From: Vladimir Prus (ghost_at_[hidden])
Date: 2003-03-21 06:20:16
> > Do you think it's so complex that regular user won't ever understand it?
> > Or there's something wrong with docs which can be improved?
> My only point was that the BB system shares the same problem as my
> master makefile system in that the guts of it is unapproachable by a
> regular user (as opposed to a power user), so if it is not working as
> documented for some reason, the user gets frustrated and has to ask or
> look for help instead of being able to diagnose it easily and
> immediately. Users don't like that.
I understand you now.
> I think the documentation is already okay for using the system...when
> it works. Bjam already has some good diagnostic features (e.g. -d+2)
> and others could be addressed later. The matter is secondary for me
> at the moment because I've already put in the effort to understand
> and, for now, I just want to get it to work on existing
> projects...I'll worry about regular users later.
> > > (However, note that it took me 2-3 weeks to figure out how to
> > > write those 236 lines!...Jam/BB is *very* difficult to learn.)
> > If you tell what can be improved, we'll try to.
> The best design document for learning a complex system is a layering
> diagram. I created one for BB for my own use using the "import"
> declarations in the new/*.jam files (I think it's not perfect because
> you don't have to import to use rules from another module, right?).
> Anyway, even if not perfect, that was finally very helpful in
> directing my understanding of the system. I've attached my layering
> diagram if you want to see it.
Further than that, I'd like to see something like it in the V2 docs, if you
don't mind. Some modules needs to be moved between layer, IMO, but
in general, it's quite correct.
> > I'm very interested in do-nothing timing. Can you run "bjam -d+10" on an
> > unmodified tree and send me the output. This will tell what consumes most
> > time.
Dave already commented about this. 2:30 of the delay time is spend sorting
properties... which was added when I was fixing Jurgen's performance problems
;-) I believe that adding a new builtin can improve the situation
considerably, but let's first see how Dave's patch works out.
It's very good that we have profiling support. It's surprising how performance
problems are in the most unexpected places.
> > I see that all problems with those are listed below, so I'll comment
> > later. May I suggest one experiment? Go to builtin.jam, find
> > 'compile-action' rule and inside it 'adjust-properties'. Change the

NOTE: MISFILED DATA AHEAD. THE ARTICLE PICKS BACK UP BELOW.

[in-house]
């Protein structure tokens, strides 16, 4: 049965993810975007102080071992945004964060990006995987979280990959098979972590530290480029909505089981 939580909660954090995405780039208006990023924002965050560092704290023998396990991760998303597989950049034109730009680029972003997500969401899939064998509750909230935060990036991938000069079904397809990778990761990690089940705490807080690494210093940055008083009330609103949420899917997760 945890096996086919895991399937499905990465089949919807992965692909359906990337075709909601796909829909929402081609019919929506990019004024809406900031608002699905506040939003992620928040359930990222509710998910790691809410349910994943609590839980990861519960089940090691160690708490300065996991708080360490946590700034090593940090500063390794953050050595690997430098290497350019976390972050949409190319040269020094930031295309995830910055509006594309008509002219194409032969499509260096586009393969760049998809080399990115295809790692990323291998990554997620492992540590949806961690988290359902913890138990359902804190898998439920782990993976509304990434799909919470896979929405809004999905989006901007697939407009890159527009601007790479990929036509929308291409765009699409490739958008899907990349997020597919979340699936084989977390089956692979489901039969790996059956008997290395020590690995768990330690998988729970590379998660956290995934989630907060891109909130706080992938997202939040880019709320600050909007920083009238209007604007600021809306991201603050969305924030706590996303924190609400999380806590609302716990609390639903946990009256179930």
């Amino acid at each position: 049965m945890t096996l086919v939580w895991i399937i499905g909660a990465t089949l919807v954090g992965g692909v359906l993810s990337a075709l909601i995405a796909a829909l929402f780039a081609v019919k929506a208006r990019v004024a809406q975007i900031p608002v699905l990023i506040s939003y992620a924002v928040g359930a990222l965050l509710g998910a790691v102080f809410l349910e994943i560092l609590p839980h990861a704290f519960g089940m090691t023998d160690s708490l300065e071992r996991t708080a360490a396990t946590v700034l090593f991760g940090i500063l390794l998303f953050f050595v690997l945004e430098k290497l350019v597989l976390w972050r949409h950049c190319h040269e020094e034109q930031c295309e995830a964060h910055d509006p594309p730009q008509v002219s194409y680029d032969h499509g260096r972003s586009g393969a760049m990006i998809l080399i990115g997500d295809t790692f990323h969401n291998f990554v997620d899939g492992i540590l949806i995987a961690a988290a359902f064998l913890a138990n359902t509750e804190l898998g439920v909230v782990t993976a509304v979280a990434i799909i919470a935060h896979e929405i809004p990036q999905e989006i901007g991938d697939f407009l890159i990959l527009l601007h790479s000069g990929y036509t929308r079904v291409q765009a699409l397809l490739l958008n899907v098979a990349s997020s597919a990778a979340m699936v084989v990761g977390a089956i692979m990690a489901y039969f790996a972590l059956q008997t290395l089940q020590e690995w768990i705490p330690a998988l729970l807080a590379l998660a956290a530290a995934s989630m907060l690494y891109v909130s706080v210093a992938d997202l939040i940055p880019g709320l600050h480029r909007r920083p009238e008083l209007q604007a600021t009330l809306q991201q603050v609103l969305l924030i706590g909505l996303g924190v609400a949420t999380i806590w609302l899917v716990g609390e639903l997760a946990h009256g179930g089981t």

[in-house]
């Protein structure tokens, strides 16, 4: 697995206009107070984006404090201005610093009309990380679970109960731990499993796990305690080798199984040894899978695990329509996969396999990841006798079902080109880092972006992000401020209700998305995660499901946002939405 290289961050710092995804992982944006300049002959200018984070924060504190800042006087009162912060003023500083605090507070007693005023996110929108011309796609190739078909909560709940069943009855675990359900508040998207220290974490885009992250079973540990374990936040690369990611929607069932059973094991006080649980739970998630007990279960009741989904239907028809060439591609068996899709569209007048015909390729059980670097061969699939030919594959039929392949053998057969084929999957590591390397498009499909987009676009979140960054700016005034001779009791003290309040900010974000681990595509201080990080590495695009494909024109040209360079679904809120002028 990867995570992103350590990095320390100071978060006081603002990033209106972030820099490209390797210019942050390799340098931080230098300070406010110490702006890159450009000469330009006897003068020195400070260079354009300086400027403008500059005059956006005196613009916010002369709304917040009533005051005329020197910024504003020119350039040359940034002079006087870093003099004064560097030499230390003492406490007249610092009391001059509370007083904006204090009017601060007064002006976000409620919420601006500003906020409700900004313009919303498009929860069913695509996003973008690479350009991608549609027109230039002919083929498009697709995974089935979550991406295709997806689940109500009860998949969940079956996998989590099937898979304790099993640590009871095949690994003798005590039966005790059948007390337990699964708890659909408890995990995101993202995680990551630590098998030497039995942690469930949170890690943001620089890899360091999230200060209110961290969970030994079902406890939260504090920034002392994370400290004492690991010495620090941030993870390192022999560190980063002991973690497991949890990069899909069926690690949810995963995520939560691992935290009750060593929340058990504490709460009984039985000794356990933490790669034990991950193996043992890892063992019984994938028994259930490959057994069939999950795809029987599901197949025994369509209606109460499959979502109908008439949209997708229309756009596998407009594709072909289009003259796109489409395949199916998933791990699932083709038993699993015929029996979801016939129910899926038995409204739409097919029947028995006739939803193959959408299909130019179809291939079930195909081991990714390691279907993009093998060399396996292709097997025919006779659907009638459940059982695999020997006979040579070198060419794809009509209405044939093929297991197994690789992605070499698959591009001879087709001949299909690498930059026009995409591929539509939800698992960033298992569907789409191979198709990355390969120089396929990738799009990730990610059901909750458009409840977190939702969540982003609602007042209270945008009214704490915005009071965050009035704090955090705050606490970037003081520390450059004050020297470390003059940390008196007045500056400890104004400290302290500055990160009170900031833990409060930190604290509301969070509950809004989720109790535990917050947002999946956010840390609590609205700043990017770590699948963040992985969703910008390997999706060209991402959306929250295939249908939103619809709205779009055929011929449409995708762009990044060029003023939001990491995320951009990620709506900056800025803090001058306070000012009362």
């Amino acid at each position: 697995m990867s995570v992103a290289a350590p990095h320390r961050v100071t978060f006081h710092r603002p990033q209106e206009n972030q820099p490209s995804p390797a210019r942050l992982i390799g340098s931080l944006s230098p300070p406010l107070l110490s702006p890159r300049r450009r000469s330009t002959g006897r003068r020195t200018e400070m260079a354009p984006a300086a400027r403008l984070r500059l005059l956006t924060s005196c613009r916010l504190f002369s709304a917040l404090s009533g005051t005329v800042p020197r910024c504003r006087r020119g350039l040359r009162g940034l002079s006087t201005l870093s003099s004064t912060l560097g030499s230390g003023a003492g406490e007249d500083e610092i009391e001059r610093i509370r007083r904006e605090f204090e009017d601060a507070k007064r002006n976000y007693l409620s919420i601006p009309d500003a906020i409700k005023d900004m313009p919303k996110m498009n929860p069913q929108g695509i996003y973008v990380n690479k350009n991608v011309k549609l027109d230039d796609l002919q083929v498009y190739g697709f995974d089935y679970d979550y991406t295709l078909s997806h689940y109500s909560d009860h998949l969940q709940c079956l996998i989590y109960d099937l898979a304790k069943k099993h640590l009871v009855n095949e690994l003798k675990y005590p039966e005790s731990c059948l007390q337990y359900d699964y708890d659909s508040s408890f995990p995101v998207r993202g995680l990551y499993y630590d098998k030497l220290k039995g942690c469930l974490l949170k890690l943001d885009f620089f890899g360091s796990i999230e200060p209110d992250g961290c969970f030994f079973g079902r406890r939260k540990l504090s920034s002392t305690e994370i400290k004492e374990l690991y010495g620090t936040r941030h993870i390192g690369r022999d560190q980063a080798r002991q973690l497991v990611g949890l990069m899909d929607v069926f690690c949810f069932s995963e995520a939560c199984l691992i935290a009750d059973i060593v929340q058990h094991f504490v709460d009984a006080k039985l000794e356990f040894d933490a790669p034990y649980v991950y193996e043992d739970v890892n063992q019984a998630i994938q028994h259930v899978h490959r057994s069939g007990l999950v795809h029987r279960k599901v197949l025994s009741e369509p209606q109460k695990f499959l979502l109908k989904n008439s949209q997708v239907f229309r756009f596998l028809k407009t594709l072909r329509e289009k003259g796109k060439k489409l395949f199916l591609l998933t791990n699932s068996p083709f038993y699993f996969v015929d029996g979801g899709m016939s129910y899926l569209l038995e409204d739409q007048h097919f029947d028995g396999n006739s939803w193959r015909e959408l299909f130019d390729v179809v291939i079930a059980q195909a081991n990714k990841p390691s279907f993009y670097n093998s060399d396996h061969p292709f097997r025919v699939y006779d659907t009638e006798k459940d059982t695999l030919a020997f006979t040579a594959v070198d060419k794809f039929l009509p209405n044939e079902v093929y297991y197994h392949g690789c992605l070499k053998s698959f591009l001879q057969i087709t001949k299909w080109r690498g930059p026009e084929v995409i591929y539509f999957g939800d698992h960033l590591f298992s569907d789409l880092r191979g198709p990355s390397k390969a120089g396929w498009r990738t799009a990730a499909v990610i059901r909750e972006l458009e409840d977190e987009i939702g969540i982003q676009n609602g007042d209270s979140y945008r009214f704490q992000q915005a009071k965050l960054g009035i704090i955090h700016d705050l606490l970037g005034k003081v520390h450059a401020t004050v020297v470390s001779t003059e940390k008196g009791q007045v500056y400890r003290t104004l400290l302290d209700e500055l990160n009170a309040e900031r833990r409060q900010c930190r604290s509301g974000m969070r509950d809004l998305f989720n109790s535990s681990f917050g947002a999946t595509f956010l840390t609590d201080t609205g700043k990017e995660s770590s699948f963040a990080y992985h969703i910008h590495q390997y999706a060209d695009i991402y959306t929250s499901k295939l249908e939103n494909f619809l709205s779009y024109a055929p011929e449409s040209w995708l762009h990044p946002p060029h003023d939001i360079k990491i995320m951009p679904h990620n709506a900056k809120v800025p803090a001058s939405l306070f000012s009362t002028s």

> > return line to read:
> > return $(properties) ;
> > and try again. This might not reduce command line length sufficiently,
> > but it's interesting to check.
> I skipped this because your fix earlier in the week solved my archive
> problem and Juergen's fix to jam.h:MAXLINE solved the rest of the
> problems. Looks like it was a compiled-in Jam limitation rather than
> a shell limitation.
I think that when we take care of the sorting issue, it would be nice to
try this, anyway. I suspect that it might decrease header scanning time.
> > Do you mean that current dir for all compiler invocations is equal to
> > the directory where you've started bjam? I understand you, but the
> > change is controversial. For one thing, it will immediately broke
> > *compilation* mode in Emacs --- the error message will use file names
> > relative to some other directory than the one where you've run the
> > compilation.
> I sympathize because I am an Emacs user, but I have to say that this
> is an Emacs problem and ought ideally to be solved by providing elisp
> code to do Emacs-based compiles.
It's still controversial. Build system should do what the user wants, as a
general rule, and I'd rather not ask all emacs users to change their
> A user of my system encountered a
> similar problem because my system does change directory before
> building...I will check to see what his solution was (if any).
> > > For a DLL, make an Archive
> > > incrementally as above and link to the Archive.
> > Oh... is this common approach for creating DLL with too many sources?
> > It looks like very general and usefull. One question, though: do you know
> > if it works on Windows. I mean, can you use "_declspec(export)" on symbol
> > in static lib and then have the symbol exported when the static link
> > becomes dynamic?
> I don't know if it is common, but it is a workaround that I have used.
> It will work on Windows/GCC, but I assume you mean will it work on
> MSVC. On MSVC, you will have to provide a ".def" file with "EXPORT"
> statements and I'm not sure if there is a standard automatic way to
> create this file. But we can cross this bridge when we come to it.
Okay. I think I've closed achive creating problem already. Need to address
DLLs in future.
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